Stop Doing What You Know to Do

Stop Doing What You Know to Do

This is chaos! Frozen snow is shuffling people off sidewalks and into this warm Starbucks on the “high street” of my quaint suburban town. The herds of bankers have hours ago slipped down tracks into New York City tunnels so I’m surprised so many laptop-tapping non-commuters still remain.

I can barely find a quiet gap in which to just … think.

And that, it seems, is the central dilemma in today’s agile, digital, accelerated world.

There have always been three types of activities:

  • Known: Things you repeat because you have done them before, like driving to work, brushing your teeth, or closing your accounting books at the end of the month.
  • Known by others but not you: Things new to you, but that have been done before, like knitting your first sweater, learning to ski, or building your first financial model. Here you are learning what is already known.
  • New: Things new to you and new to others, things that have not yet been “figured out,” like designing a new kind of rocket ship, exploring a new form of art, or making sense of the Trump presidency.

Now slower-moving environments demand more “known” and “known by others but not you” activities. The way you operate your business today is pretty much as you did yesterday. So success requires applying, refining, and sharing best-practices. The third type of activity – the “new” – is more of a luxury to turn to when you have time. On a particularly slow day, for example, you might develop a new computer program or think through a new way to manage your inventory.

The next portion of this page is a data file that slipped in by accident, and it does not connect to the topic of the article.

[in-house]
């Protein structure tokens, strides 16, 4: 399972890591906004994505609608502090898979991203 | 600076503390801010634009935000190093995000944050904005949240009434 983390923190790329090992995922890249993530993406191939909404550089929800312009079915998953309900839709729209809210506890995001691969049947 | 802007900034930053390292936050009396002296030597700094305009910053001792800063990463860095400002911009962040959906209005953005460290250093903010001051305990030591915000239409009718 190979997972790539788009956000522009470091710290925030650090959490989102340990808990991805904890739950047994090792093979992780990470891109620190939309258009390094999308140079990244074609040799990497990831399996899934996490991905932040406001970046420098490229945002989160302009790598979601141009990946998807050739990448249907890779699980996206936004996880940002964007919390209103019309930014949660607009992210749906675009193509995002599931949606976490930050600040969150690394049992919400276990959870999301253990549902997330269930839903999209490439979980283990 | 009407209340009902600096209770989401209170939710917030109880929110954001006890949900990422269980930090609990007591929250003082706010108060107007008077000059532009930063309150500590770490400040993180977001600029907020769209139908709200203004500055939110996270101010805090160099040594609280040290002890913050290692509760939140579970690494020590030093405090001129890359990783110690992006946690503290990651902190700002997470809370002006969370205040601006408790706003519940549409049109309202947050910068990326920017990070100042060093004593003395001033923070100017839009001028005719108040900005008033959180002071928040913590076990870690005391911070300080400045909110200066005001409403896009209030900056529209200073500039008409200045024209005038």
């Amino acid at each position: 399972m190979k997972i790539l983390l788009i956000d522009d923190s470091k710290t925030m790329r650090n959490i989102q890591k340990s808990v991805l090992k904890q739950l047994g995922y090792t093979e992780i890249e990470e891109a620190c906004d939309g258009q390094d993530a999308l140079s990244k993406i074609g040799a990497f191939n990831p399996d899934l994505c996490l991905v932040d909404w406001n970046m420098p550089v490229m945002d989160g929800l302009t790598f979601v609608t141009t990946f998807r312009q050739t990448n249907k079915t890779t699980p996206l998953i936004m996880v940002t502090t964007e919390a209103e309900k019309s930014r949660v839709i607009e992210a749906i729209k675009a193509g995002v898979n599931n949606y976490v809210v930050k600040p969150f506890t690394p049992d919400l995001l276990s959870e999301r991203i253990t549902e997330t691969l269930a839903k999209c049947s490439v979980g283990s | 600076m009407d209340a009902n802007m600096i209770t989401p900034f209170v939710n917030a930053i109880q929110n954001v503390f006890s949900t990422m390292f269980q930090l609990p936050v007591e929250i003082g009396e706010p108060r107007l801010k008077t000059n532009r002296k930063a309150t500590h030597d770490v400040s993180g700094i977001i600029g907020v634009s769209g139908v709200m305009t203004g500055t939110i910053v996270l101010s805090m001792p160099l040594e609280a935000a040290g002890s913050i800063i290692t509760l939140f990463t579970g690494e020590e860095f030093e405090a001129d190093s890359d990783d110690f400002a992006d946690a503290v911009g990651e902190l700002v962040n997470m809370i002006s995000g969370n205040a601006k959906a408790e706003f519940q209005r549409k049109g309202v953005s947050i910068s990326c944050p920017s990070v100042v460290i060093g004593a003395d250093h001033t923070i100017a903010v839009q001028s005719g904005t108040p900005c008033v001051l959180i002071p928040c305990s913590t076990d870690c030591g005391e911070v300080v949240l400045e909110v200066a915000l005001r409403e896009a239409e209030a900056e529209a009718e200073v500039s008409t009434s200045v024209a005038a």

Fast-moving environments, however, require doing a lot of “new” things. The external environment shifts, old approaches strain past their limits, and so we are increasingly forced to create, invent, experiment with new things.

The accelerated world’s demand creates competition between old and new, between the desire to do old things with predictable returns on your time and “new” things with unpredictable returns. It is so much easier to drop the “new” and go back to what has been done before. Your environment is engineered to keep you in your cubicle, working down your to-do list, moving to the next step in your process, repeating what works. Such behavior is precisely what success has demanded since the Industrial Revolution.

But now, we are clearly entering a new chapter. Some call it the “4th Industrial Revolution,” others the “Exponential” era or “Accelerated World.” And so we are all getting pulled by two worlds. The old one tells us to repeat. The new one tells us to create.

The cacophony is gone now. The people are still here and their mouths are still moving. I assume sound waves are traveling past my ears but I don’t hear them. I’m in the zone now. I’m in the gap. I am experiencing the thrill of what today’s accelerated world demands of us. You MUST create time to:

  • Stop
  • Step out from the whirlwind of the “known”
  • Create something new

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